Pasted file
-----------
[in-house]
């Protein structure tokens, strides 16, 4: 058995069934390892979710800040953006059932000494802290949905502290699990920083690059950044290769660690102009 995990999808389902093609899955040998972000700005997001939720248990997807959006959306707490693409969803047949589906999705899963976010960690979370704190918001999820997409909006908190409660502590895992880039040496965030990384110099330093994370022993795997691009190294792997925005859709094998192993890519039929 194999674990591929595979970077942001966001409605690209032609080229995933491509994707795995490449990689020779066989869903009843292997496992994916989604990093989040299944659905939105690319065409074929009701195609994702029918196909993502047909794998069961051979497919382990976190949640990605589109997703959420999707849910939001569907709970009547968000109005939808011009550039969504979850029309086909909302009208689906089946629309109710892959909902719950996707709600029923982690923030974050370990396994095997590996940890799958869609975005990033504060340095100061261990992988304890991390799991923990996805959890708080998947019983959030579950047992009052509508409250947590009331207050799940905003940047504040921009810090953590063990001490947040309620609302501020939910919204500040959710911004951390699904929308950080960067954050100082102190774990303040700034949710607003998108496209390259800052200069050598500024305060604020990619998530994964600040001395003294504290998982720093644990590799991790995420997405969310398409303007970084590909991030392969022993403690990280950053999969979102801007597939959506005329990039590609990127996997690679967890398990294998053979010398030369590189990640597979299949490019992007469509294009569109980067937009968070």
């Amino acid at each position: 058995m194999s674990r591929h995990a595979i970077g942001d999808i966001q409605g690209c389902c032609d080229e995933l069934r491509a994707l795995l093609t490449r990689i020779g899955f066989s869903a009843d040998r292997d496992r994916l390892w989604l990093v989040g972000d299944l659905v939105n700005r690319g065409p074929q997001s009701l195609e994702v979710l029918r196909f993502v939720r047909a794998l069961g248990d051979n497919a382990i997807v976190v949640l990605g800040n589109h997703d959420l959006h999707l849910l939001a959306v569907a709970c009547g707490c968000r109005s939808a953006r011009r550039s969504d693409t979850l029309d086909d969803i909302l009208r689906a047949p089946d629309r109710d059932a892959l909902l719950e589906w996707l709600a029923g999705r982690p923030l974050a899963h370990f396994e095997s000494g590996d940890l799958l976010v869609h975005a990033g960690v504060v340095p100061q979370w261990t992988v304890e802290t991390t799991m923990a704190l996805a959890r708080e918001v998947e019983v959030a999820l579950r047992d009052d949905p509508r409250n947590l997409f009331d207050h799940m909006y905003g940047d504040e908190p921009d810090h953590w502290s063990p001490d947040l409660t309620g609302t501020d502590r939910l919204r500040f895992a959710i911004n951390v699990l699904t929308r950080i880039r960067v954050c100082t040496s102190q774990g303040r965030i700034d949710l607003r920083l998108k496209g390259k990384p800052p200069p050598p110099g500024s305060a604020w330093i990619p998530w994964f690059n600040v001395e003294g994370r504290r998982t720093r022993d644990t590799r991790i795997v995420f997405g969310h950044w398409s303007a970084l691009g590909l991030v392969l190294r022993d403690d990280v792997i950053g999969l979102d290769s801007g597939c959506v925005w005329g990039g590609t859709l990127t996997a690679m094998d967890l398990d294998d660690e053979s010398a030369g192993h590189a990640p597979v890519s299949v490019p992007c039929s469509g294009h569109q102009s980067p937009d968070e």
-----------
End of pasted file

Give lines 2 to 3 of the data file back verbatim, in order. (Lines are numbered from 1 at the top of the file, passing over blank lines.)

């Protein structure tokens, strides 16, 4: 058995069934390892979710800040953006059932000494802290949905502290699990920083690059950044290769660690102009 995990999808389902093609899955040998972000700005997001939720248990997807959006959306707490693409969803047949589906999705899963976010960690979370704190918001999820997409909006908190409660502590895992880039040496965030990384110099330093994370022993795997691009190294792997925005859709094998192993890519039929 194999674990591929595979970077942001966001409605690209032609080229995933491509994707795995490449990689020779066989869903009843292997496992994916989604990093989040299944659905939105690319065409074929009701195609994702029918196909993502047909794998069961051979497919382990976190949640990605589109997703959420999707849910939001569907709970009547968000109005939808011009550039969504979850029309086909909302009208689906089946629309109710892959909902719950996707709600029923982690923030974050370990396994095997590996940890799958869609975005990033504060340095100061261990992988304890991390799991923990996805959890708080998947019983959030579950047992009052509508409250947590009331207050799940905003940047504040921009810090953590063990001490947040309620609302501020939910919204500040959710911004951390699904929308950080960067954050100082102190774990303040700034949710607003998108496209390259800052200069050598500024305060604020990619998530994964600040001395003294504290998982720093644990590799991790995420997405969310398409303007970084590909991030392969022993403690990280950053999969979102801007597939959506005329990039590609990127996997690679967890398990294998053979010398030369590189990640597979299949490019992007469509294009569109980067937009968070």
């Amino acid at each position: 058995m194999s674990r591929h995990a595979i970077g942001d999808i966001q409605g690209c389902c032609d080229e995933l069934r491509a994707l795995l093609t490449r990689i020779g899955f066989s869903a009843d040998r292997d496992r994916l390892w989604l990093v989040g972000d299944l659905v939105n700005r690319g065409p074929q997001s009701l195609e994702v979710l029918r196909f993502v939720r047909a794998l069961g248990d051979n497919a382990i997807v976190v949640l990605g800040n589109h997703d959420l959006h999707l849910l939001a959306v569907a709970c009547g707490c968000r109005s939808a953006r011009r550039s969504d693409t979850l029309d086909d969803i909302l009208r689906a047949p089946d629309r109710d059932a892959l909902l719950e589906w996707l709600a029923g999705r982690p923030l974050a899963h370990f396994e095997s000494g590996d940890l799958l976010v869609h975005a990033g960690v504060v340095p100061q979370w261990t992988v304890e802290t991390t799991m923990a704190l996805a959890r708080e918001v998947e019983v959030a999820l579950r047992d009052d949905p509508r409250n947590l997409f009331d207050h799940m909006y905003g940047d504040e908190p921009d810090h953590w502290s063990p001490d947040l409660t309620g609302t501020d502590r939910l919204r500040f895992a959710i911004n951390v699990l699904t929308r950080i880039r960067v954050c100082t040496s102190q774990g303040r965030i700034d949710l607003r920083l998108k496209g390259k990384p800052p200069p050598p110099g500024s305060a604020w330093i990619p998530w994964f690059n600040v001395e003294g994370r504290r998982t720093r022993d644990t590799r991790i795997v995420f997405g969310h950044w398409s303007a970084l691009g590909l991030v392969l190294r022993d403690d990280v792997i950053g999969l979102d290769s801007g597939c959506v925005w005329g990039g590609t859709l990127t996997a690679m094998d967890l398990d294998d660690e053979s010398a030369g192993h590189a990640p597979v890519s299949v490019p992007c039929s469509g294009h569109q102009s980067p937009d968070e």